Defend the Humanities? Or Allow the Market to Run its Course?

by David French

Glenn Reynolds beat me to it, but I still have to point out yet another outstanding essay at Minding the Campus. John Ellis writes about the decline in humanities departments (humanities degrees have gone from 17.4 percent of all bachelor’s degrees in 1967 to 8.1 percent in 2007), and the deeply dishonest campaign to preserve the jobs of the radicals who destroyed their own departments:

 And so “Defend the Humanities” is a most attractive flag to sail under. The trouble is that for those who are now using it, it is a flag of convenience only, and a deeply dishonest one. For the conception of the humanities set out above is despised by those who now ask for our help in saving the departments they run. Long ago, they took aim at it, defeated it and abolished it, and that is precisely the source of their present troubles. The story of how they did it and why is well-known. A virulent strain of Marxist radicalism took refuge in college humanities programs just as it was being abandoned in the real world because of catastrophic results world-wide. This created a mismatch of temperaments: humanistic scholars are naturally animated by a profound respect for the legacy of our past, but all the instincts of political radicals go in the opposite direction. Their natural instinct is to denigrate the past in order to make the case for the sweeping social change that they want. That’s why they don’t look at the past and see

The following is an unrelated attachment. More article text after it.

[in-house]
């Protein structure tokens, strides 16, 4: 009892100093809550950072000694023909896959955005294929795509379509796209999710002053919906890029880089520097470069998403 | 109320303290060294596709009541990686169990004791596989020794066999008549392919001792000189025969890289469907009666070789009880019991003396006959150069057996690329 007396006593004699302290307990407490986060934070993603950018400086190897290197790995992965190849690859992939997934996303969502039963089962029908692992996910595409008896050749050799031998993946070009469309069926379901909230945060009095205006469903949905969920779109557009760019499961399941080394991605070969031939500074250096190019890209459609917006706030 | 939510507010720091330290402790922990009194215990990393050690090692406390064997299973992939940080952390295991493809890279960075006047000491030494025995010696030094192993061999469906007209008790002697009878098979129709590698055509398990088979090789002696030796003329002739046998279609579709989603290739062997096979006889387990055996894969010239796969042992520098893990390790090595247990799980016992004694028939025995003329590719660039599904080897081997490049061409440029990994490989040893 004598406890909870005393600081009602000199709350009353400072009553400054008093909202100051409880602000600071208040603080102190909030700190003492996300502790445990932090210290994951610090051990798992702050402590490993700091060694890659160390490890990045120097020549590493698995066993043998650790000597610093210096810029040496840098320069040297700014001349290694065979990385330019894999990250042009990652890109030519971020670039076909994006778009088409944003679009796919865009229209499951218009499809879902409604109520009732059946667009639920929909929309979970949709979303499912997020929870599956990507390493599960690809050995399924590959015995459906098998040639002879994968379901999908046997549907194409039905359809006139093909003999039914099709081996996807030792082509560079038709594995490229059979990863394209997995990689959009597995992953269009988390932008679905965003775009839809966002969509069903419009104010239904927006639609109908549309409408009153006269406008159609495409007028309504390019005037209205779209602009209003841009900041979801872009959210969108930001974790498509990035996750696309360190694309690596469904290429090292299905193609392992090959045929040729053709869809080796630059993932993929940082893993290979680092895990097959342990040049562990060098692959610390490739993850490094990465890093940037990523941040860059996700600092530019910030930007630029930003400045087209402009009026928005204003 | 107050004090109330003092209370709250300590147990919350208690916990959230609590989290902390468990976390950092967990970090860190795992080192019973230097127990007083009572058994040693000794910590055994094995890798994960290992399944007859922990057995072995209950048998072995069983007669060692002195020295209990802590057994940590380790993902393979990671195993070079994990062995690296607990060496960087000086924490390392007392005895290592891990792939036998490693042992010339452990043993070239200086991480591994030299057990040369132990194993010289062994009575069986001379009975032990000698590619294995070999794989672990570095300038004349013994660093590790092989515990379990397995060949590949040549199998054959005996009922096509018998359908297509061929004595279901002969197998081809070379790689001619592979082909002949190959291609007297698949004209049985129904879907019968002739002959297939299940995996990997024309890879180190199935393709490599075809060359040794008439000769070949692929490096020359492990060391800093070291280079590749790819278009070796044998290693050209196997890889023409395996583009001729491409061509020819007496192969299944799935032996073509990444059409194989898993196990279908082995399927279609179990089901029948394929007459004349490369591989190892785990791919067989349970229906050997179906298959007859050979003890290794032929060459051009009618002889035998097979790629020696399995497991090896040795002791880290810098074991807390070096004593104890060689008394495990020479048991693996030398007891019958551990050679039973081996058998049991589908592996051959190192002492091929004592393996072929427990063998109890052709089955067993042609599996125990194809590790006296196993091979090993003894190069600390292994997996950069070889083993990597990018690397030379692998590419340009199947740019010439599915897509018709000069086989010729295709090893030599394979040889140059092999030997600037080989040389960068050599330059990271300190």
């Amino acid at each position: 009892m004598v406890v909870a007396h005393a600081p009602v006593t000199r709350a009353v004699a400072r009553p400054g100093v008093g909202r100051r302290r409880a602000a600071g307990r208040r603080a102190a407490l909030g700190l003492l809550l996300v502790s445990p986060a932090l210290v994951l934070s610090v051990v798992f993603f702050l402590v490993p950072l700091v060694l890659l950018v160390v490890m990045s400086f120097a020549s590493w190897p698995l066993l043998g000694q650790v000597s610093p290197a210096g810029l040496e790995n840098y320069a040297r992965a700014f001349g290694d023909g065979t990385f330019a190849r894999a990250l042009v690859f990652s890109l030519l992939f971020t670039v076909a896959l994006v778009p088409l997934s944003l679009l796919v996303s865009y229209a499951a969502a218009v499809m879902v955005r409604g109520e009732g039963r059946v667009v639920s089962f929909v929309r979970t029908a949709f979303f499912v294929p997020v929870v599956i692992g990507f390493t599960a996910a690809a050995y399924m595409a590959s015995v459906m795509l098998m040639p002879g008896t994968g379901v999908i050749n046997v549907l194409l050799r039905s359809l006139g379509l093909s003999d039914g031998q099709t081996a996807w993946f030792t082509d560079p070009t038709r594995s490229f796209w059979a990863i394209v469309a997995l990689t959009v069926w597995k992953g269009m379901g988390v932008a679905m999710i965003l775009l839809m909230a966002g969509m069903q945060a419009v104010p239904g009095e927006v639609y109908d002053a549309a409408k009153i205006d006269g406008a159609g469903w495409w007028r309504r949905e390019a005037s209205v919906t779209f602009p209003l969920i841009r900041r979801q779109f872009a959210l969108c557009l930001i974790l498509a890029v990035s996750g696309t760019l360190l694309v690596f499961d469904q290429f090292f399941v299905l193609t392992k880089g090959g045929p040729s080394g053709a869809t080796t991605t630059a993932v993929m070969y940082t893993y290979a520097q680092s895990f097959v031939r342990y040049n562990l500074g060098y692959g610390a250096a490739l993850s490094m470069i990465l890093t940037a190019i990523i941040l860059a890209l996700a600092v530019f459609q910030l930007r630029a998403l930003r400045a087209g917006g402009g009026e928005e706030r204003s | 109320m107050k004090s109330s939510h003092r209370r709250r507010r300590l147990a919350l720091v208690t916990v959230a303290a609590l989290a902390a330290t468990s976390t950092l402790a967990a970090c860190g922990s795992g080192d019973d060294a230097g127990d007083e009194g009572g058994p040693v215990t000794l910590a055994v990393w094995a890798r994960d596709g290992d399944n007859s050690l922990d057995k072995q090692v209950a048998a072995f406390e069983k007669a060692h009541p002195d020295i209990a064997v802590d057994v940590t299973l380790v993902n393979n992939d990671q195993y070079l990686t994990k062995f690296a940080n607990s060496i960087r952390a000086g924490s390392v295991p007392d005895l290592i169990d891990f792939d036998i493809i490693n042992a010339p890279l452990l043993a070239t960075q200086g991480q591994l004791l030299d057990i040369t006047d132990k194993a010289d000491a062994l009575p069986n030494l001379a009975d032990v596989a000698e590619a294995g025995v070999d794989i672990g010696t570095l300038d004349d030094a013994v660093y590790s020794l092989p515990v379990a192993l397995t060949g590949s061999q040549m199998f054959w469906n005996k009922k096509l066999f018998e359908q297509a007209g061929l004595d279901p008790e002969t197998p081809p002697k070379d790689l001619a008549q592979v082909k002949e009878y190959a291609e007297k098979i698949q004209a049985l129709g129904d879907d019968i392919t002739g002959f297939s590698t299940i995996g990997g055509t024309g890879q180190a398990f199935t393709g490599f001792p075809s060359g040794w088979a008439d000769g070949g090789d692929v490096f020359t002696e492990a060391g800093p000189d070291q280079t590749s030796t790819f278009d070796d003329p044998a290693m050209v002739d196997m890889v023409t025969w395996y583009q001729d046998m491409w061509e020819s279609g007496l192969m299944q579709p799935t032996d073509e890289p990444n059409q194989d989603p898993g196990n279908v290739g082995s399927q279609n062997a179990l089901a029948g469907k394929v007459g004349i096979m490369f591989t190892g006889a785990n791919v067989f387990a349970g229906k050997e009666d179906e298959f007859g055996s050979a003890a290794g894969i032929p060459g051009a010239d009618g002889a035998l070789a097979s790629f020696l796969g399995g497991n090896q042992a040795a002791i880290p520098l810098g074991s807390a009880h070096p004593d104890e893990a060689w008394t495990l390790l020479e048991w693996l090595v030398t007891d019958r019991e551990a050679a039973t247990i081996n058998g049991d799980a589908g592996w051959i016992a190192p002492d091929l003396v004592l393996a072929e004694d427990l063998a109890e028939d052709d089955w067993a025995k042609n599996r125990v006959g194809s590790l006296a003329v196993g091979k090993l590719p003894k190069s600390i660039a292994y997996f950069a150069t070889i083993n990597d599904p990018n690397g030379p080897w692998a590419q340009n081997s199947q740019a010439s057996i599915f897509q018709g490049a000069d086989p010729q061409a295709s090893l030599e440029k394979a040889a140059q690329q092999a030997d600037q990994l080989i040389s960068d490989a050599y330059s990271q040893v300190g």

accumulated knowledge and wisdom, but instead only a story of bigotry, inequality and racial and sexual prejudice that needs to be swept aside. Political radicals are interested in the utopian future and in their present- day attempts to achieve it, not the cultural past which must be overcome to get to where they want to be.

Read the whole thing. One way to sweep away the “tenured radicals” is to terminate the positions of those who can’t attract more than five or six students to a class and do nothing but hasten the inexorable decline of their own profession. Perhaps Shakespeare still draws students because there’s some objective merit to his work — and not simply because we’re intellectually enslaved by the straight, white, colonialist patriarchy.

Phi Beta Cons

The Right take on higher education.